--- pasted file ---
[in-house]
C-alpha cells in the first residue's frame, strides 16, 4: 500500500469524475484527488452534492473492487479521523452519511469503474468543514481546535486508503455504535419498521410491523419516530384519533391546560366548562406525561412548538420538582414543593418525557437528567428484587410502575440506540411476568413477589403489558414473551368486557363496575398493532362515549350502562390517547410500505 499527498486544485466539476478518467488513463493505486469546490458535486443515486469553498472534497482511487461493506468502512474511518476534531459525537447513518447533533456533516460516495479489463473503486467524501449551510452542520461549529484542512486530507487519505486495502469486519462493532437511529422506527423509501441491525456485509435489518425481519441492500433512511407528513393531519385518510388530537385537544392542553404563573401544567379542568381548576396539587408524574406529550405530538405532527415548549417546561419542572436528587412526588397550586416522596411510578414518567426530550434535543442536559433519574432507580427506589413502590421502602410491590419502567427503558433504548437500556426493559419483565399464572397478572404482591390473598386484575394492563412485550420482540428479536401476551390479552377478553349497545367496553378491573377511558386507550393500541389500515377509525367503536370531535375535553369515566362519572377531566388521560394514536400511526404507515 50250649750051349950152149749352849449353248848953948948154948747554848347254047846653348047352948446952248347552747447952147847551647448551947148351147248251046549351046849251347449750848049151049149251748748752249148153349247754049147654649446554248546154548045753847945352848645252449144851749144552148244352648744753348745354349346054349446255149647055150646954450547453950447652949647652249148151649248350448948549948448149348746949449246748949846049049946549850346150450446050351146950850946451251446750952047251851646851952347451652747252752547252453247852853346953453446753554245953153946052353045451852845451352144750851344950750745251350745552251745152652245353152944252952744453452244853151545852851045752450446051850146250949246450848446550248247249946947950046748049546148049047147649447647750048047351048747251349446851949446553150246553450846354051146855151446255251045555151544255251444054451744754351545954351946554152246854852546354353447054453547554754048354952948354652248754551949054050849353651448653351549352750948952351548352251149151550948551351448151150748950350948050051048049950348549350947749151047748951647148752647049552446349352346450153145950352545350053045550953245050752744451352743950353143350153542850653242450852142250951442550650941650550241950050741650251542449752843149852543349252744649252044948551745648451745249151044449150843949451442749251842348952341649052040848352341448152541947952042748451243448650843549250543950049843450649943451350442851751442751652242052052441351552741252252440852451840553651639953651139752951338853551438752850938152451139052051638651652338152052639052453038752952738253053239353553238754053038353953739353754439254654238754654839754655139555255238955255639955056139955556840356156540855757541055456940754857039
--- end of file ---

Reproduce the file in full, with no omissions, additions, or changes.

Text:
[in-house]
C-alpha cells in the first residue's frame, strides 16, 4: 500500500469524475484527488452534492473492487479521523452519511469503474468543514481546535486508503455504535419498521410491523419516530384519533391546560366548562406525561412548538420538582414543593418525557437528567428484587410502575440506540411476568413477589403489558414473551368486557363496575398493532362515549350502562390517547410500505 499527498486544485466539476478518467488513463493505486469546490458535486443515486469553498472534497482511487461493506468502512474511518476534531459525537447513518447533533456533516460516495479489463473503486467524501449551510452542520461549529484542512486530507487519505486495502469486519462493532437511529422506527423509501441491525456485509435489518425481519441492500433512511407528513393531519385518510388530537385537544392542553404563573401544567379542568381548576396539587408524574406529550405530538405532527415548549417546561419542572436528587412526588397550586416522596411510578414518567426530550434535543442536559433519574432507580427506589413502590421502602410491590419502567427503558433504548437500556426493559419483565399464572397478572404482591390473598386484575394492563412485550420482540428479536401476551390479552377478553349497545367496553378491573377511558386507550393500541389500515377509525367503536370531535375535553369515566362519572377531566388521560394514536400511526404507515 50250649750051349950152149749352849449353248848953948948154948747554848347254047846653348047352948446952248347552747447952147847551647448551947148351147248251046549351046849251347449750848049151049149251748748752249148153349247754049147654649446554248546154548045753847945352848645252449144851749144552148244352648744753348745354349346054349446255149647055150646954450547453950447652949647652249148151649248350448948549948448149348746949449246748949846049049946549850346150450446050351146950850946451251446750952047251851646851952347451652747252752547252453247852853346953453446753554245953153946052353045451852845451352144750851344950750745251350745552251745152652245353152944252952744453452244853151545852851045752450446051850146250949246450848446550248247249946947950046748049546148049047147649447647750048047351048747251349446851949446553150246553450846354051146855151446255251045555151544255251444054451744754351545954351946554152246854852546354353447054453547554754048354952948354652248754551949054050849353651448653351549352750948952351548352251149151550948551351448151150748950350948050051048049950348549350947749151047748951647148752647049552446349352346450153145950352545350053045550953245050752744451352743950353143350153542850653242450852142250951442550650941650550241950050741650251542449752843149852543349252744649252044948551745648451745249151044449150843949451442749251842348952341649052040848352341448152541947952042748451243448650843549250543950049843450649943451350442851751442751652242052052441351552741252252440852451840553651639953651139752951338853551438752850938152451139052051638651652338152052639052453038752952738253053239353553238754053038353953739353754439254654238754654839754655139555255238955255639955056139955556840356156540855757541055456940754857039